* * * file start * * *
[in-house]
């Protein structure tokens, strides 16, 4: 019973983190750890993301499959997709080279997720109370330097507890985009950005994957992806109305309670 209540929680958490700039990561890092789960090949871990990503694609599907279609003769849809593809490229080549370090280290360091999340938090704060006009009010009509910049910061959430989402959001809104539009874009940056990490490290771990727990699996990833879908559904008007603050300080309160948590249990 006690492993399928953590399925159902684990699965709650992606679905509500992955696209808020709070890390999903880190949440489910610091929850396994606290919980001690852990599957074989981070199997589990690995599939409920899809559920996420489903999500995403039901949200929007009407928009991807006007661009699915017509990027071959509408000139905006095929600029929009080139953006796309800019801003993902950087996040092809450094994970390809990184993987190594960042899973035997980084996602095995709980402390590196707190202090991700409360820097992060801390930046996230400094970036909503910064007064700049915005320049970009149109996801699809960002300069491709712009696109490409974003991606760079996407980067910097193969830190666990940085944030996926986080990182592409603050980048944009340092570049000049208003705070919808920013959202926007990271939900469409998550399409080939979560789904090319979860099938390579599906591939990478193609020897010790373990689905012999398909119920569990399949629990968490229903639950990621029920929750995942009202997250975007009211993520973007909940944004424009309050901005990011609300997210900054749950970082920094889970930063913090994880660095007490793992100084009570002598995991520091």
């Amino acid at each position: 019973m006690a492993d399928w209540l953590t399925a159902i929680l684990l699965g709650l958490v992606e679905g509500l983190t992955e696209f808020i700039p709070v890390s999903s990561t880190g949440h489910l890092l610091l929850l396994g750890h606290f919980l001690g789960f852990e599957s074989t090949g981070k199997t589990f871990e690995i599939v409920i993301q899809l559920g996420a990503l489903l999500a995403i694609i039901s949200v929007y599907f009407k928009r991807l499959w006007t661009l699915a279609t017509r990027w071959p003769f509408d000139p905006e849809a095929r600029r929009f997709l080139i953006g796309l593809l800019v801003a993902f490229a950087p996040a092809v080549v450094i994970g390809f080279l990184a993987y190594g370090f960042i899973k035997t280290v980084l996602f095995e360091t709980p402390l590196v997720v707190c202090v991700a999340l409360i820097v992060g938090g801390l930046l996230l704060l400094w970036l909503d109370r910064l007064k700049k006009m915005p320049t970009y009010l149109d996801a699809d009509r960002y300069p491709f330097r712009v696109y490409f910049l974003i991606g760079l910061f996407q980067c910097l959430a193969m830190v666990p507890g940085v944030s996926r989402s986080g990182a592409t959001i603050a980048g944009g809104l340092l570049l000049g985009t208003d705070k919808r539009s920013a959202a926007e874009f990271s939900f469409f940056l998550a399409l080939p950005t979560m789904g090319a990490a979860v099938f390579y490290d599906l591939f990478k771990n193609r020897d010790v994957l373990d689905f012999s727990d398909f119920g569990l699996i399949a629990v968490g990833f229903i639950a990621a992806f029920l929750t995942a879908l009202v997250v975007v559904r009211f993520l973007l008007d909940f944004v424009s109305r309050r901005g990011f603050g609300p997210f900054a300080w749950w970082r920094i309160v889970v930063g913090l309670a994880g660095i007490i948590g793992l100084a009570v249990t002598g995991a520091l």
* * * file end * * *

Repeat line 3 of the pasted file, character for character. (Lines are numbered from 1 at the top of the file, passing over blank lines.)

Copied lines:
């Amino acid at each position: 019973m006690a492993d399928w209540l953590t399925a159902i929680l684990l699965g709650l958490v992606e679905g509500l983190t992955e696209f808020i700039p709070v890390s999903s990561t880190g949440h489910l890092l610091l929850l396994g750890h606290f919980l001690g789960f852990e599957s074989t090949g981070k199997t589990f871990e690995i599939v409920i993301q899809l559920g996420a990503l489903l999500a995403i694609i039901s949200v929007y599907f009407k928009r991807l499959w006007t661009l699915a279609t017509r990027w071959p003769f509408d000139p905006e849809a095929r600029r929009f997709l080139i953006g796309l593809l800019v801003a993902f490229a950087p996040a092809v080549v450094i994970g390809f080279l990184a993987y190594g370090f960042i899973k035997t280290v980084l996602f095995e360091t709980p402390l590196v997720v707190c202090v991700a999340l409360i820097v992060g938090g801390l930046l996230l704060l400094w970036l909503d109370r910064l007064k700049k006009m915005p320049t970009y009010l149109d996801a699809d009509r960002y300069p491709f330097r712009v696109y490409f910049l974003i991606g760079l910061f996407q980067c910097l959430a193969m830190v666990p507890g940085v944030s996926r989402s986080g990182a592409t959001i603050a980048g944009g809104l340092l570049l000049g985009t208003d705070k919808r539009s920013a959202a926007e874009f990271s939900f469409f940056l998550a399409l080939p950005t979560m789904g090319a990490a979860v099938f390579y490290d599906l591939f990478k771990n193609r020897d010790v994957l373990d689905f012999s727990d398909f119920g569990l699996i399949a629990v968490g990833f229903i639950a990621a992806f029920l929750t995942a879908l009202v997250v975007v559904r009211f993520l973007l008007d909940f944004v424009s109305r309050r901005g990011f603050g609300p997210f900054a300080w749950w970082r920094i309160v889970v930063g913090l309670a994880g660095i007490i948590g793992l100084a009570v249990t002598g995991a520091l």